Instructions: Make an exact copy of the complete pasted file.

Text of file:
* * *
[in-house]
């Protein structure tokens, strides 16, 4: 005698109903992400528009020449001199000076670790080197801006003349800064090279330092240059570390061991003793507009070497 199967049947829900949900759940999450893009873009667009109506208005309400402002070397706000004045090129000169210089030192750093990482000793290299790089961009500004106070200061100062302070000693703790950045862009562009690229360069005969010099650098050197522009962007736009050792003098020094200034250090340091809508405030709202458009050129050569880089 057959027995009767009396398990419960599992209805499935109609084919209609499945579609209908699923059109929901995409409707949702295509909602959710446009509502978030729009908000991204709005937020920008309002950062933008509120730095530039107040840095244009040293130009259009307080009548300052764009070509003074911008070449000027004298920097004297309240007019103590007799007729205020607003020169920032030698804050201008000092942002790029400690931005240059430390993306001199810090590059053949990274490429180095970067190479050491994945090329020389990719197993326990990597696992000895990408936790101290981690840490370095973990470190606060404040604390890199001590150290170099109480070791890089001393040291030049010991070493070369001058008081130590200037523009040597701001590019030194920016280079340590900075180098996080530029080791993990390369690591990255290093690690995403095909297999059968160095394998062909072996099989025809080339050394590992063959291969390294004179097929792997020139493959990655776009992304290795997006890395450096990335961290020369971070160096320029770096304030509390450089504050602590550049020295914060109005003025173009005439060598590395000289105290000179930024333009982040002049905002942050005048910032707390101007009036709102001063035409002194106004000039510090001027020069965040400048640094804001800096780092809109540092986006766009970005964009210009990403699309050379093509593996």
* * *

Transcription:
[in-house]
């Protein structure tokens, strides 16, 4: 005698109903992400528009020449001199000076670790080197801006003349800064090279330092240059570390061991003793507009070497 199967049947829900949900759940999450893009873009667009109506208005309400402002070397706000004045090129000169210089030192750093990482000793290299790089961009500004106070200061100062302070000693703790950045862009562009690229360069005969010099650098050197522009962007736009050792003098020094200034250090340091809508405030709202458009050129050569880089 057959027995009767009396398990419960599992209805499935109609084919209609499945579609209908699923059109929901995409409707949702295509909602959710446009509502978030729009908000991204709005937020920008309002950062933008509120730095530039107040840095244009040293130009259009307080009548300052764009070509003074911008070449000027004298920097004297309240007019103590007799007729205020607003020169920032030698804050201008000092942002790029400690931005240059430390993306001199810090590059053949990274490429180095970067190479050491994945090329020389990719197993326990990597696992000895990408936790101290981690840490370095973990470190606060404040604390890199001590150290170099109480070791890089001393040291030049010991070493070369001058008081130590200037523009040597701001590019030194920016280079340590900075180098996080530029080791993990390369690591990255290093690690995403095909297999059968160095394998062909072996099989025809080339050394590992063959291969390294004179097929792997020139493959990655776009992304290795997006890395450096990335961290020369971070160096320029770096304030509390450089504050602590550049020295914060109005003025173009005439060598590395000289105290000179930024333009982040002049905002942050005048910032707390101007009036709102001063035409002194106004000039510090001027020069965040400048640094804001800096780092809109540092986006766009970005964009210009990403699309050379093509593996």